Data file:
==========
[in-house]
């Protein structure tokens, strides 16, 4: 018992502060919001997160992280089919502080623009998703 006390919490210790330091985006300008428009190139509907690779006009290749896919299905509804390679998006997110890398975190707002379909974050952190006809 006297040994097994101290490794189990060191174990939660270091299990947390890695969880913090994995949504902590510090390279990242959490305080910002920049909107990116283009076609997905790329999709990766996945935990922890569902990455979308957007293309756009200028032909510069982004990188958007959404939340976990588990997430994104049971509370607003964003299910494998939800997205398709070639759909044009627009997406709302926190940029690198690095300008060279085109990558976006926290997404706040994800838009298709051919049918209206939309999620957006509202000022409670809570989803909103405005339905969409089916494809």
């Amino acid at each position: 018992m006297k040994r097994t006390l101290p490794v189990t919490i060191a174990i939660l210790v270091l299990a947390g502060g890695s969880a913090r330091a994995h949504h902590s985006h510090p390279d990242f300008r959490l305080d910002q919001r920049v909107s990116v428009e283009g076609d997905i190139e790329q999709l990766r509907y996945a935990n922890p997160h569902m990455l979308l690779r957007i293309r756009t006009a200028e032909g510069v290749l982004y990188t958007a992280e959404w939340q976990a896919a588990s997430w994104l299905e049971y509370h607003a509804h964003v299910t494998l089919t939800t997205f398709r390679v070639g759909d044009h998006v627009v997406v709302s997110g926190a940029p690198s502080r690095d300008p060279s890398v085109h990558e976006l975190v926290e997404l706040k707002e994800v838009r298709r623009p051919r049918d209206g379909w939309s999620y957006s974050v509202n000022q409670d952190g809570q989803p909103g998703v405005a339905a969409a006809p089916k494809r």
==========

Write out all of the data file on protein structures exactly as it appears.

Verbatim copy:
[in-house]
């Protein structure tokens, strides 16, 4: 018992502060919001997160992280089919502080623009998703 006390919490210790330091985006300008428009190139509907690779006009290749896919299905509804390679998006997110890398975190707002379909974050952190006809 006297040994097994101290490794189990060191174990939660270091299990947390890695969880913090994995949504902590510090390279990242959490305080910002920049909107990116283009076609997905790329999709990766996945935990922890569902990455979308957007293309756009200028032909510069982004990188958007959404939340976990588990997430994104049971509370607003964003299910494998939800997205398709070639759909044009627009997406709302926190940029690198690095300008060279085109990558976006926290997404706040994800838009298709051919049918209206939309999620957006509202000022409670809570989803909103405005339905969409089916494809």
């Amino acid at each position: 018992m006297k040994r097994t006390l101290p490794v189990t919490i060191a174990i939660l210790v270091l299990a947390g502060g890695s969880a913090r330091a994995h949504h902590s985006h510090p390279d990242f300008r959490l305080d910002q919001r920049v909107s990116v428009e283009g076609d997905i190139e790329q999709l990766r509907y996945a935990n922890p997160h569902m990455l979308l690779r957007i293309r756009t006009a200028e032909g510069v290749l982004y990188t958007a992280e959404w939340q976990a896919a588990s997430w994104l299905e049971y509370h607003a509804h964003v299910t494998l089919t939800t997205f398709r390679v070639g759909d044009h998006v627009v997406v709302s997110g926190a940029p690198s502080r690095d300008p060279s890398v085109h990558e976006l975190v926290e997404l706040k707002e994800v838009r298709r623009p051919r049918d209206g379909w939309s999620y957006s974050v509202n000022q409670d952190g809570q989803p909103g998703v405005a339905a969409a006809p089916k494809r």